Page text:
Writing Tips: Synecdoche and Metonymy
  • 3-minute read
  • 23rd March 2021

Writing Tips: Synecdoche and Metonymy

You might not know the words ‘synecdoche’ or ‘metonymy’, but these rhetorical devices are common in writing and everyday speech. So, what are synecdoche and metonymy? And how do they work? Our guide will explain the basics.

What Is Synecdoche?

A ‘synecdoche’ is a figure of speech that uses part of a thing to stand in for the whole of it, or vice versa. For example, if Bill asks Stella for her hand in marriage, he is not literally asking to marry just her hand! The word ‘hand’ is standing in for Stella as a whole. Other common examples of synecdoche include:




All hands on deck

These ‘hands’ originally referred to the crew of a ship literally going to the ship’s deck to work.

Nowadays it means everyone should pull together on a task.

The deadline is tomorrow, so we need all hands on deck today!

Behind bars

The ‘bars’ here refer to bars in a prison cell, so this means someone is in jail.

He has been behind bars for four years now.

Hit the sheets

Here, ‘sheets’ represents the bed and bedclothes as a whole, so the phrase means ‘to go to bed’.

I’m so tired, I need to hit the sheets.

These are all established phrases you might have heard used before. But you can also use this literary device more generally. For example, it is common to refer to a sports team by their place of origin. For example:

England are into the quarter finals of the World Cup!

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Here, we’re referring to the England football team, not the country as a whole.

Alternatively, you could use synecdoche to poetic effect, using a single term to stand in for a whole in a poem or story. This can help to emphasise a key feature (e.g. referring to a smart character in a group as ‘the brain’). It’s all about picking a part of aspect of something that symbolises the whole effectively.

What Is Metonymy?

Metonymy also involves using a term or phrase to represent something else. However, rather than using a part to represent a larger whole, metonymy replaces the word in question with another related word or attribute.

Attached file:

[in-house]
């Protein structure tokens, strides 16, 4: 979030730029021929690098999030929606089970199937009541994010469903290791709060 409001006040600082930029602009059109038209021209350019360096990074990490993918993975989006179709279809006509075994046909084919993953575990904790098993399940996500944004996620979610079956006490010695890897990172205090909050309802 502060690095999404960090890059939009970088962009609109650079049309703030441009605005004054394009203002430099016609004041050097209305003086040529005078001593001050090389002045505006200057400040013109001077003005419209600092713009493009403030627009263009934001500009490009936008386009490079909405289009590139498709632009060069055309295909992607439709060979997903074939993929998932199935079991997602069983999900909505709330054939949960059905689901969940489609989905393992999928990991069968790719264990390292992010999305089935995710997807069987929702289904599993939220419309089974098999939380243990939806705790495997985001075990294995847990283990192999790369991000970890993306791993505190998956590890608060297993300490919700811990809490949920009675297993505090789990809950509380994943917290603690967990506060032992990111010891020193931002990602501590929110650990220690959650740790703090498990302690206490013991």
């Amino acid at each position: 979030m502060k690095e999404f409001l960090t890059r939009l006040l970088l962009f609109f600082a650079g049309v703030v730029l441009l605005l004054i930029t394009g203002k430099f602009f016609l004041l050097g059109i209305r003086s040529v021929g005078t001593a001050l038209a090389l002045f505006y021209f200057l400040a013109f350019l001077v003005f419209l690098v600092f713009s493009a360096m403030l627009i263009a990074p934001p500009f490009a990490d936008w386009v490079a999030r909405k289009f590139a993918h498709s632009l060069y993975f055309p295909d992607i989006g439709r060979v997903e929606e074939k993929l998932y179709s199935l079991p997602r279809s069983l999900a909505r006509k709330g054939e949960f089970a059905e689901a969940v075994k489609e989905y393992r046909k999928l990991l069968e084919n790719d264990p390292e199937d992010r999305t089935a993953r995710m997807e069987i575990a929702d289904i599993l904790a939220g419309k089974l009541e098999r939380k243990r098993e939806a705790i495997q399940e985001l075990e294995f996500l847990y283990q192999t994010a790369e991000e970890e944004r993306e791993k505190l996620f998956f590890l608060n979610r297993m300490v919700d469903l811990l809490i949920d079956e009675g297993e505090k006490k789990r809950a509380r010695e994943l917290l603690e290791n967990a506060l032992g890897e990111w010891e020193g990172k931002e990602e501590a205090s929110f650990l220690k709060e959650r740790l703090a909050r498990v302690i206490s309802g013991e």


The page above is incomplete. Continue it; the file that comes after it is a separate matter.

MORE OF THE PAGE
For instance, people often describe journalists as the press, referring to the presses used to print newspapers. In this case, the ‘press’ isn’t a part of what it symbolises, but rather a word associated with and representative of journalism.

Other well-known examples of metonymy include:



The White House

While the White House is a building, it is also frequently used to represent the US President and his or her staff (who are based there).

The crown

Because kings and queens wear crowns, this word is often used to stand in for the institution of monarchy or the state as a whole.

The pen is mightier than the sword

This phrase contains two metonyms, with ‘pen’ standing for the written word and ideas and ‘sword’ representing violence and physical force.

As with the examples above, metonymy is common in our language, with several familiar terms and phrases drawing on the technique. But as with synecdoche, it also has an important poetic use, allowing you to use an evocative word or phrase to stand in for something else. It’s all about using language creatively!

Expert Creative Writing Proofreading

Synecdoche and metonymy can add an extra dimension to your writing. However you use them, though, don’t forget to get your work proofread by our expert editors.

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